Is There a Time Limit for Using Rebates?

To the extent a rebate qualifies as a plan asset, ERISA would generally require the amount to be held in trust. However, most group health plans receiving rebates do not maintain trusts because their premiums are paid from the employer’s general assets (including employee payroll deductions). In TR 2011-4, the DOL provides relief from the trust requirement for premium rebates that are used within three months of their receipt.

In addition, directing an issuer to apply the rebate toward future participant premium payments or toward benefit enhancements adopted by the plan sponsor would avoid the need for a trust and, in some circumstances, may be consistent with the employer’s fiduciary duties. Employers that decide to take this approach should coordinate with their insurance issuers to establish the process for handling rebates.

Non-erisa plans—Non-federal Governmental Plans

Group health plans maintained by non-federal government employers (for example, state and local governments) are not governed by ERISA’s fiduciary standards. HHS’ interim final regulations on the MLR rules provide that employers must use the portion of the rebate attributable to the amount of premium paid by employees to:

  • Reduce subscribers’ portion of the annual premium for the subsequent policy year for all subscribers covered under any group health policy offered by the plan;
  • Reduce subscribers’ portion of the annual premium for the subsequent policy year for only those subscribers covered by the group health policy on which the rebate was based; or
  • Provide a cash refund only to subscribers covered by the group health policy on which the rebate is based.

In all three cases, the rebate is used to reduce premiums or is paid to subscribers enrolled during the year in which the rebate is actually paid, rather than the MLR reporting year on which the rebate was calculated. Whichever method is selected, the policyholder may choose to:

  • Divide the reduction or refund evenly among the subscribers;
  • Divide it based on each subscriber’s actual contributions to the premium; or
  • Apportion it in a manner that reasonably reflects each subscriber’s contributions to the premium.

HHS’ final 2016 Notice of Benefit and Payment Parameters changed the MLR rules to require that participants of non-federal governmental or other group health plans not subject to ERISA receive the benefit of MLR rebates within three months of receipt of the rebate by their group policyholder, just as participants of group health plans subject to ERISA do.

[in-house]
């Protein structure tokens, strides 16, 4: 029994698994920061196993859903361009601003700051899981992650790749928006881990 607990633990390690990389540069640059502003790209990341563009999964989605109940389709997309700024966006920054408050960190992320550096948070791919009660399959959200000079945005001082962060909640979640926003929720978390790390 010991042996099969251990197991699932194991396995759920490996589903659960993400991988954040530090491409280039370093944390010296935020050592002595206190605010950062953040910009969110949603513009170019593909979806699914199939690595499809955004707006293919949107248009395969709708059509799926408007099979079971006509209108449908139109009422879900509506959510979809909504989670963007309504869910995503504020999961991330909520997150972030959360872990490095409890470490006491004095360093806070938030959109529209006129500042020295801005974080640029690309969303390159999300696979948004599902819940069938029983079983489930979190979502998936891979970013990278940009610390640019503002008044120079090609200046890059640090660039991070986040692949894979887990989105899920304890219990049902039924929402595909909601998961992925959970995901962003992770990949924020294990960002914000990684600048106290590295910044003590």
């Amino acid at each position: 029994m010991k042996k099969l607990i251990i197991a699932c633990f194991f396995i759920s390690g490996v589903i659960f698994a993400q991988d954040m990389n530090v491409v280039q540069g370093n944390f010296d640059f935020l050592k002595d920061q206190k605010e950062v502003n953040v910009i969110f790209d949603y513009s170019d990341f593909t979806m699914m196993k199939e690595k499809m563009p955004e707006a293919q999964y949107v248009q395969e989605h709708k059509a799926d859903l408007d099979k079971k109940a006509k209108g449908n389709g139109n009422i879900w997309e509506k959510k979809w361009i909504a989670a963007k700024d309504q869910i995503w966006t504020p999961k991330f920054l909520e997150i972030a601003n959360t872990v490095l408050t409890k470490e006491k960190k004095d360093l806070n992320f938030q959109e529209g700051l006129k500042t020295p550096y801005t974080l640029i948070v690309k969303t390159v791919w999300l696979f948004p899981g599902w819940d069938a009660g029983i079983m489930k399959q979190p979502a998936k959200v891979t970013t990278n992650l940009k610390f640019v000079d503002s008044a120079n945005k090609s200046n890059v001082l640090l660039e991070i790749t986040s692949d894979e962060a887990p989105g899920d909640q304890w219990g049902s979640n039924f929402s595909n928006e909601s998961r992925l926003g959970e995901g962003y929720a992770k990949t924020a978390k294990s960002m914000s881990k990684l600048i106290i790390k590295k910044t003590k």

Non-ERISA, Non-governmental Plans (Church Plans)

HHS also addressed rebates for non-governmental group health plans that are not subject to ERISA, such as church plans. Under HHS final regulations, an issuer may make a rebate payment to the policyholder (typically, the employer sponsoring the plan) if it receives the policyholder’s written assurance that the rebate will be used for the benefit of current subscribers using one of the options described above for non-federal governmental plans. Without this written assurance, issuers must pay the rebate directly to employees covered under the policy during the MLR reporting year.

Also, HHS proposed requiring that participants in non-ERISA plans receive the benefit of the MLR rebate within three months of when the rebate is received by the plan sponsor. If a church plan is covered by ERISA, the standard rules for ERISA plan assets will apply.

Tax treatment of rebates

The IRS issued a set of frequently asked questions (FAQs) addressing the tax treatment of MLR rebates. In general, the rebates’ tax consequences depend on whether employees paid their premiums on an after-tax or a pre-tax basis.

After-tax Premium Payments

If premiums were paid by employees on an after-tax basis, the rebate will generally not be taxable income to employees and will not be subject to employment taxes. This tax treatment applies if the rebate is paid in cash or if it is applied to reduce current year premiums. However, if an employee deducted the premium payments on his or her prior year taxes, the rebate is taxable to the extent the employee received a tax benefit from the deduction.

Pre-tax Premium Payments

If premiums were paid by employees on a pre-tax basis under a cafeteria plan, the rebate will generally be taxable income to employees in the current year and will be subject to employment taxes. This is the case whether the rebate is paid in cash or is applied to reduce current year premiums. A premium reduction in the current year will reduce the amount that an employee can contribute on a pre-tax basis. Thus, there is a corresponding increase in the employee’s taxable salary that is also wages subject to employment taxes.

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This ACA Overview is not intended to be exhaustive nor should any discussion or opinions be construed as legal advice. Readers should contact legal counsel for legal advice.